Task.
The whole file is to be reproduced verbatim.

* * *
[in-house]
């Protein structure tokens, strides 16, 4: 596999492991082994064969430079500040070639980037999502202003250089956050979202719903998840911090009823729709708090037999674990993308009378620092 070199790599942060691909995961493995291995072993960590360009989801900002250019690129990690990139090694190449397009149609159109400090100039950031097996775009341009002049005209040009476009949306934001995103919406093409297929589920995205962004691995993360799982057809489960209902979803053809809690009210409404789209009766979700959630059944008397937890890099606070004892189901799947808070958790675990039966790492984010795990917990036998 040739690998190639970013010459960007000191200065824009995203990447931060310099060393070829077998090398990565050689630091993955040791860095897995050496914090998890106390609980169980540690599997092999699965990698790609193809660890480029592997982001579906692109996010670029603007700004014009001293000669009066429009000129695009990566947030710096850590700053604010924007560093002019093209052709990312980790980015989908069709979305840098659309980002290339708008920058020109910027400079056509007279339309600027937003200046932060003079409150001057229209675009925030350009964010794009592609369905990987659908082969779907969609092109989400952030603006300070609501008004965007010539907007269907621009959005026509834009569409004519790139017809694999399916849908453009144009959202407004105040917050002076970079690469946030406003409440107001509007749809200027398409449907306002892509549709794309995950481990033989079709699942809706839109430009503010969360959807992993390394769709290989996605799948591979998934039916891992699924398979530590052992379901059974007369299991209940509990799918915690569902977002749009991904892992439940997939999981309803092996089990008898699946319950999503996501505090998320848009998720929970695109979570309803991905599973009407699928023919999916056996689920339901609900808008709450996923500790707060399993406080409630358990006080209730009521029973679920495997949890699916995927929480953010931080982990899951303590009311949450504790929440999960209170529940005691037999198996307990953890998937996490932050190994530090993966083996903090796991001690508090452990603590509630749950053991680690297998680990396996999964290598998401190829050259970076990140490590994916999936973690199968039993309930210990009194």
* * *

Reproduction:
[in-house]
């Protein structure tokens, strides 16, 4: 596999492991082994064969430079500040070639980037999502202003250089956050979202719903998840911090009823729709708090037999674990993308009378620092 070199790599942060691909995961493995291995072993960590360009989801900002250019690129990690990139090694190449397009149609159109400090100039950031097996775009341009002049005209040009476009949306934001995103919406093409297929589920995205962004691995993360799982057809489960209902979803053809809690009210409404789209009766979700959630059944008397937890890099606070004892189901799947808070958790675990039966790492984010795990917990036998 040739690998190639970013010459960007000191200065824009995203990447931060310099060393070829077998090398990565050689630091993955040791860095897995050496914090998890106390609980169980540690599997092999699965990698790609193809660890480029592997982001579906692109996010670029603007700004014009001293000669009066429009000129695009990566947030710096850590700053604010924007560093002019093209052709990312980790980015989908069709979305840098659309980002290339708008920058020109910027400079056509007279339309600027937003200046932060003079409150001057229209675009925030350009964010794009592609369905990987659908082969779907969609092109989400952030603006300070609501008004965007010539907007269907621009959005026509834009569409004519790139017809694999399916849908453009144009959202407004105040917050002076970079690469946030406003409440107001509007749809200027398409449907306002892509549709794309995950481990033989079709699942809706839109430009503010969360959807992993390394769709290989996605799948591979998934039916891992699924398979530590052992379901059974007369299991209940509990799918915690569902977002749009991904892992439940997939999981309803092996089990008898699946319950999503996501505090998320848009998720929970695109979570309803991905599973009407699928023919999916056996689920339901609900808008709450996923500790707060399993406080409630358990006080209730009521029973679920495997949890699916995927929480953010931080982990899951303590009311949450504790929440999960209170529940005691037999198996307990953890998937996490932050190994530090993966083996903090796991001690508090452990603590509630749950053991680690297998680990396996999964290598998401190829050259970076990140490590994916999936973690199968039993309930210990009194």